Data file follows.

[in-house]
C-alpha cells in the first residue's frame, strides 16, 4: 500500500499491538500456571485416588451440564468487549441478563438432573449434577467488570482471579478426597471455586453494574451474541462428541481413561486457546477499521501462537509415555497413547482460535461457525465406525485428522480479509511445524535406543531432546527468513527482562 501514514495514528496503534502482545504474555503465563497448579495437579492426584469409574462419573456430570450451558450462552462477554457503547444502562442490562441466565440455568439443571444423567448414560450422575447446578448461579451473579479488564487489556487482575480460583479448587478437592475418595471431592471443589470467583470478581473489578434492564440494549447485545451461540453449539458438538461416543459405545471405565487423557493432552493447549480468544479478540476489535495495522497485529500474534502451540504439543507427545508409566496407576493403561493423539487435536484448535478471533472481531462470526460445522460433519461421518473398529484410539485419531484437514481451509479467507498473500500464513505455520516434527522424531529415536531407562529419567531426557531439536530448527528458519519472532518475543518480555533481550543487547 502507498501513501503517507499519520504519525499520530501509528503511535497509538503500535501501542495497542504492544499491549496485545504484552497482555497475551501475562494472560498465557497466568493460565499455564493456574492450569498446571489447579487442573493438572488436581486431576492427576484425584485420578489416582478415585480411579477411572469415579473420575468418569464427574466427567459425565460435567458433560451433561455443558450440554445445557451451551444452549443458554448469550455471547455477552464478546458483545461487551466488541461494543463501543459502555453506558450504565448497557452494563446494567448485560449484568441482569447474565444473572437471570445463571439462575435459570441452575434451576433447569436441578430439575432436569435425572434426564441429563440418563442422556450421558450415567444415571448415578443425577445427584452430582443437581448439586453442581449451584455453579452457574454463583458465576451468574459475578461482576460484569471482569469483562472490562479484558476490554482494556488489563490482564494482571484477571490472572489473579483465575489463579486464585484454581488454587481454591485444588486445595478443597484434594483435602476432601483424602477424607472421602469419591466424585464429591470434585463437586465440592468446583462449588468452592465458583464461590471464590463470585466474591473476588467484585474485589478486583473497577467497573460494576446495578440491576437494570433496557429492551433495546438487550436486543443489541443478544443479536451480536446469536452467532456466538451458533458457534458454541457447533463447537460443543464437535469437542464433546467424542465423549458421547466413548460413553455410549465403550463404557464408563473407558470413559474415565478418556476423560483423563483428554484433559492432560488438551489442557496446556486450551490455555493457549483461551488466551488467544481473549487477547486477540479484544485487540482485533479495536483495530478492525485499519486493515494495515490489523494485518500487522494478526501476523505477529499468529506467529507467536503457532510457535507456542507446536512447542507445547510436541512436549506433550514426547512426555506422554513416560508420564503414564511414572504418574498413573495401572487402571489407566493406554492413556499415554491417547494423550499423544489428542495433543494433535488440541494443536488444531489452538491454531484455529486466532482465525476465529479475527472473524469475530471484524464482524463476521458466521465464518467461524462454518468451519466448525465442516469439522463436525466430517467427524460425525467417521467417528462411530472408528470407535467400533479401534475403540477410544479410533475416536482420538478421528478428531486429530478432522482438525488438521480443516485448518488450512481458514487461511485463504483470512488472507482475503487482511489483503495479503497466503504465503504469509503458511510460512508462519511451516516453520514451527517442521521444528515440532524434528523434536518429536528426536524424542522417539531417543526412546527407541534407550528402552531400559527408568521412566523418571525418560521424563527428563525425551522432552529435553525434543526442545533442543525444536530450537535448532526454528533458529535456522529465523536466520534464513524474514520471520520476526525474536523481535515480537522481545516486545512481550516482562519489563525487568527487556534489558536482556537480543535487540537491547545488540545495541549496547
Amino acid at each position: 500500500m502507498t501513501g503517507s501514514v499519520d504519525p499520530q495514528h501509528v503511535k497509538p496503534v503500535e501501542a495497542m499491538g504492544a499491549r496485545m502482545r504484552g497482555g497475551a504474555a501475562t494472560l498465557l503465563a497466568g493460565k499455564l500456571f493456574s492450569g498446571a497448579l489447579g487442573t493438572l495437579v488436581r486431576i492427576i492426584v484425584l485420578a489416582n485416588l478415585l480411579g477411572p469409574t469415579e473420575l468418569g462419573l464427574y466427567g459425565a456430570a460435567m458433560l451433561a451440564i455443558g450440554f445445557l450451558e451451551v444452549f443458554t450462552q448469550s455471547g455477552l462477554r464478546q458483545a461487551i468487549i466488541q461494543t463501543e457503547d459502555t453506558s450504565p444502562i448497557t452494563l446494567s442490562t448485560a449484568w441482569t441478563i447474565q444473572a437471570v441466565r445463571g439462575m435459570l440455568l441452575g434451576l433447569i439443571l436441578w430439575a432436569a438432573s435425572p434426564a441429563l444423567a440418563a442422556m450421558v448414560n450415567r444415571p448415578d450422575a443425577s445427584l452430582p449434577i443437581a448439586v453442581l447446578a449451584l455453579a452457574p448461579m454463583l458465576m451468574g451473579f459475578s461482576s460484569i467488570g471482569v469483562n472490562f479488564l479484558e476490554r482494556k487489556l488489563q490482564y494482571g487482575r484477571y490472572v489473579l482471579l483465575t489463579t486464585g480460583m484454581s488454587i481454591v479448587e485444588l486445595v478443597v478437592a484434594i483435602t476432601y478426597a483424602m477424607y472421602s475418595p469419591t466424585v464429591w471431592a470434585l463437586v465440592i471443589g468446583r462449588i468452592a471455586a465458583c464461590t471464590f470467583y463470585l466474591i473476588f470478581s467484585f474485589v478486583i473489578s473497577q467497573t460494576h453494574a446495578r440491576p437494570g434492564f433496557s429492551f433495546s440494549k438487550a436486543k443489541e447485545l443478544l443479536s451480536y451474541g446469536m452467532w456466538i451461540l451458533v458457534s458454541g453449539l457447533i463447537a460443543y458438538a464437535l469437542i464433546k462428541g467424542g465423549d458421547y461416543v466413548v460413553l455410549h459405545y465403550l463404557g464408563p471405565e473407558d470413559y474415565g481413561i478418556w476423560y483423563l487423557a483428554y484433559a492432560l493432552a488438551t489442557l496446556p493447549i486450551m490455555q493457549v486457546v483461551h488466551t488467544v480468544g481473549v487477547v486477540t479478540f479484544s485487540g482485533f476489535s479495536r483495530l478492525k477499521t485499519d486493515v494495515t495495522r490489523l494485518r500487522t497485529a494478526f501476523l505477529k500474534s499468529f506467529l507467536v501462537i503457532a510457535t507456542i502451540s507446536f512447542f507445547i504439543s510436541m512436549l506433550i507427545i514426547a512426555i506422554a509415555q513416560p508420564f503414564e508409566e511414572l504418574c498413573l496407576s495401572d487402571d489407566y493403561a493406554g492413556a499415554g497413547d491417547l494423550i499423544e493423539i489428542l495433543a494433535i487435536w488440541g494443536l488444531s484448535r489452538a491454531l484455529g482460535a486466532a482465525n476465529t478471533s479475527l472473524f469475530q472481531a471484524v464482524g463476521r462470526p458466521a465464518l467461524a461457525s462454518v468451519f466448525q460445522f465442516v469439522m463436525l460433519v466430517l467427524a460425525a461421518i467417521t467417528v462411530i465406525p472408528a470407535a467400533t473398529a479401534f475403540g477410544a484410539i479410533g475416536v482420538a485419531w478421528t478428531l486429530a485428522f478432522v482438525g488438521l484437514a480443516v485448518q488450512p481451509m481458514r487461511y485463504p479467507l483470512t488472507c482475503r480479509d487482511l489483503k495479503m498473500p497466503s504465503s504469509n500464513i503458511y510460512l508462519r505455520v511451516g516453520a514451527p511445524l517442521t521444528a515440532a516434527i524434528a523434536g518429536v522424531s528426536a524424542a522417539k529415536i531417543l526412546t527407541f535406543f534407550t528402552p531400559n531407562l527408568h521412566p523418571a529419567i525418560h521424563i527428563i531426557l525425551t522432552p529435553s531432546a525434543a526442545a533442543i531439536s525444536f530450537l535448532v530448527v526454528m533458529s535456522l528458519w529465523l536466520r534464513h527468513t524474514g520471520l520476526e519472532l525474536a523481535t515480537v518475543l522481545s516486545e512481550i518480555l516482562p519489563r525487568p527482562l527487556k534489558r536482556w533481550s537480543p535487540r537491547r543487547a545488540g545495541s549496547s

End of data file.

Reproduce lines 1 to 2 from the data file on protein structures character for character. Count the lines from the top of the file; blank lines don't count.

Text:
[in-house]
C-alpha cells in the first residue's frame, strides 16, 4: 500500500499491538500456571485416588451440564468487549441478563438432573449434577467488570482471579478426597471455586453494574451474541462428541481413561486457546477499521501462537509415555497413547482460535461457525465406525485428522480479509511445524535406543531432546527468513527482562 501514514495514528496503534502482545504474555503465563497448579495437579492426584469409574462419573456430570450451558450462552462477554457503547444502562442490562441466565440455568439443571444423567448414560450422575447446578448461579451473579479488564487489556487482575480460583479448587478437592475418595471431592471443589470467583470478581473489578434492564440494549447485545451461540453449539458438538461416543459405545471405565487423557493432552493447549480468544479478540476489535495495522497485529500474534502451540504439543507427545508409566496407576493403561493423539487435536484448535478471533472481531462470526460445522460433519461421518473398529484410539485419531484437514481451509479467507498473500500464513505455520516434527522424531529415536531407562529419567531426557531439536530448527528458519519472532518475543518480555533481550543487547 502507498501513501503517507499519520504519525499520530501509528503511535497509538503500535501501542495497542504492544499491549496485545504484552497482555497475551501475562494472560498465557497466568493460565499455564493456574492450569498446571489447579487442573493438572488436581486431576492427576484425584485420578489416582478415585480411579477411572469415579473420575468418569464427574466427567459425565460435567458433560451433561455443558450440554445445557451451551444452549443458554448469550455471547455477552464478546458483545461487551466488541461494543463501543459502555453506558450504565448497557452494563446494567448485560449484568441482569447474565444473572437471570445463571439462575435459570441452575434451576433447569436441578430439575432436569435425572434426564441429563440418563442422556450421558450415567444415571448415578443425577445427584452430582443437581448439586453442581449451584455453579452457574454463583458465576451468574459475578461482576460484569471482569469483562472490562479484558476490554482494556488489563490482564494482571484477571490472572489473579483465575489463579486464585484454581488454587481454591485444588486445595478443597484434594483435602476432601483424602477424607472421602469419591466424585464429591470434585463437586465440592468446583462449588468452592465458583464461590471464590463470585466474591473476588467484585474485589478486583473497577467497573460494576446495578440491576437494570433496557429492551433495546438487550436486543443489541443478544443479536451480536446469536452467532456466538451458533458457534458454541457447533463447537460443543464437535469437542464433546467424542465423549458421547466413548460413553455410549465403550463404557464408563473407558470413559474415565478418556476423560483423563483428554484433559492432560488438551489442557496446556486450551490455555493457549483461551488466551488467544481473549487477547486477540479484544485487540482485533479495536483495530478492525485499519486493515494495515490489523494485518500487522494478526501476523505477529499468529506467529507467536503457532510457535507456542507446536512447542507445547510436541512436549506433550514426547512426555506422554513416560508420564503414564511414572504418574498413573495401572487402571489407566493406554492413556499415554491417547494423550499423544489428542495433543494433535488440541494443536488444531489452538491454531484455529486466532482465525476465529479475527472473524469475530471484524464482524463476521458466521465464518467461524462454518468451519466448525465442516469439522463436525466430517467427524460425525467417521467417528462411530472408528470407535467400533479401534475403540477410544479410533475416536482420538478421528478428531486429530478432522482438525488438521480443516485448518488450512481458514487461511485463504483470512488472507482475503487482511489483503495479503497466503504465503504469509503458511510460512508462519511451516516453520514451527517442521521444528515440532524434528523434536518429536528426536524424542522417539531417543526412546527407541534407550528402552531400559527408568521412566523418571525418560521424563527428563525425551522432552529435553525434543526442545533442543525444536530450537535448532526454528533458529535456522529465523536466520534464513524474514520471520520476526525474536523481535515480537522481545516486545512481550516482562519489563525487568527487556534489558536482556537480543535487540537491547545488540545495541549496547